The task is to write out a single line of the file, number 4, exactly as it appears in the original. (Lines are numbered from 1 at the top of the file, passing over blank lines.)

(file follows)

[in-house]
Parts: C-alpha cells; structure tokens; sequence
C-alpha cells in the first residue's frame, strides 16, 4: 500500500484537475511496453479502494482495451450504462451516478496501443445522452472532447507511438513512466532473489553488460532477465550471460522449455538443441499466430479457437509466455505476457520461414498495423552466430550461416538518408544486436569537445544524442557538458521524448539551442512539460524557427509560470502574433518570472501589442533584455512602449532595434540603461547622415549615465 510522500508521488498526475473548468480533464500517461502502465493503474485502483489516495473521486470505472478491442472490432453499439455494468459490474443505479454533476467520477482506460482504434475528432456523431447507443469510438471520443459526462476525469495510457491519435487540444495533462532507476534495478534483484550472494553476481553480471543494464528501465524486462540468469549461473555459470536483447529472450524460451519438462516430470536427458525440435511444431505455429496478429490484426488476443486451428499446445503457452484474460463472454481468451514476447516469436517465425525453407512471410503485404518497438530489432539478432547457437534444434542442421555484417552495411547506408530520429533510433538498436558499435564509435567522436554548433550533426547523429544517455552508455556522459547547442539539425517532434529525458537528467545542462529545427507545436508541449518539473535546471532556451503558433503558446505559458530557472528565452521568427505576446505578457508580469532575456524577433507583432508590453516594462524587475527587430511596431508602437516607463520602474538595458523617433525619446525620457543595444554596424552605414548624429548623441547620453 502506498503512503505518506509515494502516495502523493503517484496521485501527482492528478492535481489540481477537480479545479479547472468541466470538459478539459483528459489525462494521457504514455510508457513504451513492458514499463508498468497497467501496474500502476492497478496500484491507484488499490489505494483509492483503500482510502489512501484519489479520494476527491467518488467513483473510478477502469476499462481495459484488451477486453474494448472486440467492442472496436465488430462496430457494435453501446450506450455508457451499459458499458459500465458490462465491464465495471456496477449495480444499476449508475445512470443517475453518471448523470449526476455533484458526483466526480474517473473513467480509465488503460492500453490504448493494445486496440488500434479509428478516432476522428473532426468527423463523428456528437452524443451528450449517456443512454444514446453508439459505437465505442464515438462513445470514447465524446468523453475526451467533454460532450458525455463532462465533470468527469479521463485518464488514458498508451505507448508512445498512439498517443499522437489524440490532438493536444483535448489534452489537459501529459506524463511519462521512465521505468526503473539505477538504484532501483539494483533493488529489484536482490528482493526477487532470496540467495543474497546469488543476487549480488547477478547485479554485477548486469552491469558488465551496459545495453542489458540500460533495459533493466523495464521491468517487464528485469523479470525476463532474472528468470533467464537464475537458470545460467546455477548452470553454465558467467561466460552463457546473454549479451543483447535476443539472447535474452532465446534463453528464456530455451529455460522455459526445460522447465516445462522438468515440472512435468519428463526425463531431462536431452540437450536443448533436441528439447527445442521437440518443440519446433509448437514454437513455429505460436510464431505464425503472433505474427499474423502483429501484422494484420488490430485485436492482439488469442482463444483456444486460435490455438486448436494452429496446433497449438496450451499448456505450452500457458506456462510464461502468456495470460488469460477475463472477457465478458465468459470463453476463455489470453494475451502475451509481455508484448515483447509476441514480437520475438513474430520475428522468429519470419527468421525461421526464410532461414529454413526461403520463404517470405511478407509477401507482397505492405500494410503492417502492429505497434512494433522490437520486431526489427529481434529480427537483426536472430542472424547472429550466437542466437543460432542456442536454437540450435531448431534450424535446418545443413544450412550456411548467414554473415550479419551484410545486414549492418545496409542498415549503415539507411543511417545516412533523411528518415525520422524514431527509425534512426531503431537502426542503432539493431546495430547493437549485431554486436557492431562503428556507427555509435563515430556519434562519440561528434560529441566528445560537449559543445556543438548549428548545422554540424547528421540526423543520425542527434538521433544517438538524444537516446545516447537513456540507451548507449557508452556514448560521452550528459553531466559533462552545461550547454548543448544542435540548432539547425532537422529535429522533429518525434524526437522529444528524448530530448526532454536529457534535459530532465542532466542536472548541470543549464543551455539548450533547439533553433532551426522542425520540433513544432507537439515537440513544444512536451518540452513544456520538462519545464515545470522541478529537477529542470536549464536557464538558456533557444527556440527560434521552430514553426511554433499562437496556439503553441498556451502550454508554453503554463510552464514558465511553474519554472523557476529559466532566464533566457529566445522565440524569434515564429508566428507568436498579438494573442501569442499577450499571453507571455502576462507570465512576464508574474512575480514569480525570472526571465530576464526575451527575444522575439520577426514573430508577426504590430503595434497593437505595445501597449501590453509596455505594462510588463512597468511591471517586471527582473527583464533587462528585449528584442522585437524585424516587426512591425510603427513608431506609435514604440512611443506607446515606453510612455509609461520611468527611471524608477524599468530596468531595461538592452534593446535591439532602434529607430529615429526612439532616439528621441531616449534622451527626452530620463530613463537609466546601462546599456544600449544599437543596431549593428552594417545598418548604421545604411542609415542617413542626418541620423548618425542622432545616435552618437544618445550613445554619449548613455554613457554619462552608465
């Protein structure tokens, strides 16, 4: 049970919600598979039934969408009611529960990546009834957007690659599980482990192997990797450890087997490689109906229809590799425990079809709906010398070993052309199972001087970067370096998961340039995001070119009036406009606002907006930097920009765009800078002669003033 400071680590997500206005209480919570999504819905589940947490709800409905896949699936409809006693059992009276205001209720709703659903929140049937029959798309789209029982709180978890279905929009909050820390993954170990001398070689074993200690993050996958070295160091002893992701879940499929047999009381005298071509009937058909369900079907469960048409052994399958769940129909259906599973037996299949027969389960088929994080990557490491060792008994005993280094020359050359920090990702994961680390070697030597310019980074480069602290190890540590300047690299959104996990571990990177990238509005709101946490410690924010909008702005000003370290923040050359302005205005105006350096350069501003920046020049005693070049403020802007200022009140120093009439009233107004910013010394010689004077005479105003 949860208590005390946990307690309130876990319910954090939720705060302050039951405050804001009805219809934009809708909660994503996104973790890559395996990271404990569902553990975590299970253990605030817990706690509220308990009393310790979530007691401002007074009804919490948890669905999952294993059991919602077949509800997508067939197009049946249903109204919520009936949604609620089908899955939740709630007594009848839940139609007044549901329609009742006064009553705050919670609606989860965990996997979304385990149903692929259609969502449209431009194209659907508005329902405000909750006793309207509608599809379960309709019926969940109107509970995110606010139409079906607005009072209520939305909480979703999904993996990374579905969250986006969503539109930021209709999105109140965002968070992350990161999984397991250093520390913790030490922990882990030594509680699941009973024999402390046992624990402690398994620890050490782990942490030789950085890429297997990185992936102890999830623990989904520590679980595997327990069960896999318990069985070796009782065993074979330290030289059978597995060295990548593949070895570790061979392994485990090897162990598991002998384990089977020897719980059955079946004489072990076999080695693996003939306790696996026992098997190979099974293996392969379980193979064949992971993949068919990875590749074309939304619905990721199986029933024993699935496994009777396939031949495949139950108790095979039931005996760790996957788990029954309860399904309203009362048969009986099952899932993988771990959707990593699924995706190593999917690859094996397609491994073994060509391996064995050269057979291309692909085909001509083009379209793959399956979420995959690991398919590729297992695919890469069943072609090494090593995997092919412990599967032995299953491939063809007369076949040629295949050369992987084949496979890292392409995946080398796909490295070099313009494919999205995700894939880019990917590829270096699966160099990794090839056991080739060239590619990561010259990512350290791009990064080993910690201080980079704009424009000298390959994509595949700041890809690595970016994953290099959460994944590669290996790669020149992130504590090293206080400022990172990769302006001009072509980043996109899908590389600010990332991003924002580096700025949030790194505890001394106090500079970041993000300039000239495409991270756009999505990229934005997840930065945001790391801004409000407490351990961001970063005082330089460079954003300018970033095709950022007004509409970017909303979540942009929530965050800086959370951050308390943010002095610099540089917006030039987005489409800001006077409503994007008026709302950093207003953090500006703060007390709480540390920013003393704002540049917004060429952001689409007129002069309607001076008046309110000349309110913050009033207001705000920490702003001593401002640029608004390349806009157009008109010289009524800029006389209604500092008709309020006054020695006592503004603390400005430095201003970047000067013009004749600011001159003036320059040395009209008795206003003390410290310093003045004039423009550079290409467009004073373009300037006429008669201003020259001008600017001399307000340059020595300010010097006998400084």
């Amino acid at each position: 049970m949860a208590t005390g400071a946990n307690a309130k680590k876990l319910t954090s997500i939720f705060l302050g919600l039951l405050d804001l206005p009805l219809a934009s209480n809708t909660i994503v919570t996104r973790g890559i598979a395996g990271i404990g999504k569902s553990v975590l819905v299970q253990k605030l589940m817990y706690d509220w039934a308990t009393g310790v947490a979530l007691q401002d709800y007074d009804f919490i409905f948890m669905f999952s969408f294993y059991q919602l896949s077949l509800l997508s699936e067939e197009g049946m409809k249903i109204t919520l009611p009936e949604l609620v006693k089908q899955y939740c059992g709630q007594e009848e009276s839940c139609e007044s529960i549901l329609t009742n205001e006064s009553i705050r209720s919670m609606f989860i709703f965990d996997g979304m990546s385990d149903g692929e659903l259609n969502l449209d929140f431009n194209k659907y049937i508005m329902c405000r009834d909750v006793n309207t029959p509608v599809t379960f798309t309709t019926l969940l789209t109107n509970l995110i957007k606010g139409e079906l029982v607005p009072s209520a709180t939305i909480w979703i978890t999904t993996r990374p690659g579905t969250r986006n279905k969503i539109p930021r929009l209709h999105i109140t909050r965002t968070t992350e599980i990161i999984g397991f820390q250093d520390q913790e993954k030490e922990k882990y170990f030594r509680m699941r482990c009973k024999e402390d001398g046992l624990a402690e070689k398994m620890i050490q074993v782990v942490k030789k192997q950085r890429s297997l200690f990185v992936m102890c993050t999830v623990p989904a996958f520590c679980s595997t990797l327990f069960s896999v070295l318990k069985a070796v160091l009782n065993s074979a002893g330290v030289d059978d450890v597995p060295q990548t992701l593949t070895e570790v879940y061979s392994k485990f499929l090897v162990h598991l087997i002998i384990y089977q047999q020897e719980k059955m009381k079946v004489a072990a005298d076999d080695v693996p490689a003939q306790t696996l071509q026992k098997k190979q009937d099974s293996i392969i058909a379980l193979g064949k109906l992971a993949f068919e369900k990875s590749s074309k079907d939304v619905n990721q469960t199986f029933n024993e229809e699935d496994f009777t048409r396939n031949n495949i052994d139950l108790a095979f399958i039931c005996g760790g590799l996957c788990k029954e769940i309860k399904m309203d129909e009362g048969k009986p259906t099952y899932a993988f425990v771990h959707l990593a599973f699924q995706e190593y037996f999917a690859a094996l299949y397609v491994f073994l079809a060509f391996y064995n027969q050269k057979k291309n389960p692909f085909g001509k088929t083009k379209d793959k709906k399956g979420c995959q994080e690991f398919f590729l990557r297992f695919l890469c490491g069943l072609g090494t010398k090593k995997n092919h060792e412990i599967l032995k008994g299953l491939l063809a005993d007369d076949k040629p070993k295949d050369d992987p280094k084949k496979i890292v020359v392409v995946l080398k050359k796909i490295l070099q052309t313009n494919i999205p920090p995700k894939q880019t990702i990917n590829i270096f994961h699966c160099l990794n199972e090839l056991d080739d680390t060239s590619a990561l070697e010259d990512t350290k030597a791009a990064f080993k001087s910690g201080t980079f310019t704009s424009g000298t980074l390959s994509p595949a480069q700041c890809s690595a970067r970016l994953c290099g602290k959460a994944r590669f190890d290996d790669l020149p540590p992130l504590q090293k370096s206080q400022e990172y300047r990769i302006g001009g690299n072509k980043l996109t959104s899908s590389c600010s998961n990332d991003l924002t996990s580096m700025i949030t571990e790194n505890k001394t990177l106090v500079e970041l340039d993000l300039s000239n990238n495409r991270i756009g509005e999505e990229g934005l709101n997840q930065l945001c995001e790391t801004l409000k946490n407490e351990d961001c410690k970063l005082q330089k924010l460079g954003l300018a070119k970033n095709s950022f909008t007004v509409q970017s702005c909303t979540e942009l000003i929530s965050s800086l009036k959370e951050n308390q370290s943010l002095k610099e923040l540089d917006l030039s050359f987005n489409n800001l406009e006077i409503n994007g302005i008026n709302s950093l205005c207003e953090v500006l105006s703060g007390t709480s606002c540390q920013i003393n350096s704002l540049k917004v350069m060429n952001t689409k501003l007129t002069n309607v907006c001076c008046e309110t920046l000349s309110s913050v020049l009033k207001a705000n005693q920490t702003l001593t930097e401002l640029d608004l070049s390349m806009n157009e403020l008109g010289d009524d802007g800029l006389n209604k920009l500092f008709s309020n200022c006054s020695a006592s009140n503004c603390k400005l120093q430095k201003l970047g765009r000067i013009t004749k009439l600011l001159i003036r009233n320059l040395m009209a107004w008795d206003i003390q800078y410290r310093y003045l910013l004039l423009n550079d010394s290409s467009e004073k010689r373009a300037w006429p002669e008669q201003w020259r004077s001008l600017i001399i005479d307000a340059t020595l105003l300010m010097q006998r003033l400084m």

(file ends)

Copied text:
């Protein structure tokens, strides 16, 4: 049970919600598979039934969408009611529960990546009834957007690659599980482990192997990797450890087997490689109906229809590799425990079809709906010398070993052309199972001087970067370096998961340039995001070119009036406009606002907006930097920009765009800078002669003033 400071680590997500206005209480919570999504819905589940947490709800409905896949699936409809006693059992009276205001209720709703659903929140049937029959798309789209029982709180978890279905929009909050820390993954170990001398070689074993200690993050996958070295160091002893992701879940499929047999009381005298071509009937058909369900079907469960048409052994399958769940129909259906599973037996299949027969389960088929994080990557490491060792008994005993280094020359050359920090990702994961680390070697030597310019980074480069602290190890540590300047690299959104996990571990990177990238509005709101946490410690924010909008702005000003370290923040050359302005205005105006350096350069501003920046020049005693070049403020802007200022009140120093009439009233107004910013010394010689004077005479105003 949860208590005390946990307690309130876990319910954090939720705060302050039951405050804001009805219809934009809708909660994503996104973790890559395996990271404990569902553990975590299970253990605030817990706690509220308990009393310790979530007691401002007074009804919490948890669905999952294993059991919602077949509800997508067939197009049946249903109204919520009936949604609620089908899955939740709630007594009848839940139609007044549901329609009742006064009553705050919670609606989860965990996997979304385990149903692929259609969502449209431009194209659907508005329902405000909750006793309207509608599809379960309709019926969940109107509970995110606010139409079906607005009072209520939305909480979703999904993996990374579905969250986006969503539109930021209709999105109140965002968070992350990161999984397991250093520390913790030490922990882990030594509680699941009973024999402390046992624990402690398994620890050490782990942490030789950085890429297997990185992936102890999830623990989904520590679980595997327990069960896999318990069985070796009782065993074979330290030289059978597995060295990548593949070895570790061979392994485990090897162990598991002998384990089977020897719980059955079946004489072990076999080695693996003939306790696996026992098997190979099974293996392969379980193979064949992971993949068919990875590749074309939304619905990721199986029933024993699935496994009777396939031949495949139950108790095979039931005996760790996957788990029954309860399904309203009362048969009986099952899932993988771990959707990593699924995706190593999917690859094996397609491994073994060509391996064995050269057979291309692909085909001509083009379209793959399956979420995959690991398919590729297992695919890469069943072609090494090593995997092919412990599967032995299953491939063809007369076949040629295949050369992987084949496979890292392409995946080398796909490295070099313009494919999205995700894939880019990917590829270096699966160099990794090839056991080739060239590619990561010259990512350290791009990064080993910690201080980079704009424009000298390959994509595949700041890809690595970016994953290099959460994944590669290996790669020149992130504590090293206080400022990172990769302006001009072509980043996109899908590389600010990332991003924002580096700025949030790194505890001394106090500079970041993000300039000239495409991270756009999505990229934005997840930065945001790391801004409000407490351990961001970063005082330089460079954003300018970033095709950022007004509409970017909303979540942009929530965050800086959370951050308390943010002095610099540089917006030039987005489409800001006077409503994007008026709302950093207003953090500006703060007390709480540390920013003393704002540049917004060429952001689409007129002069309607001076008046309110000349309110913050009033207001705000920490702003001593401002640029608004390349806009157009008109010289009524800029006389209604500092008709309020006054020695006592503004603390400005430095201003970047000067013009004749600011001159003036320059040395009209008795206003003390410290310093003045004039423009550079290409467009004073373009300037006429008669201003020259001008600017001399307000340059020595300010010097006998400084």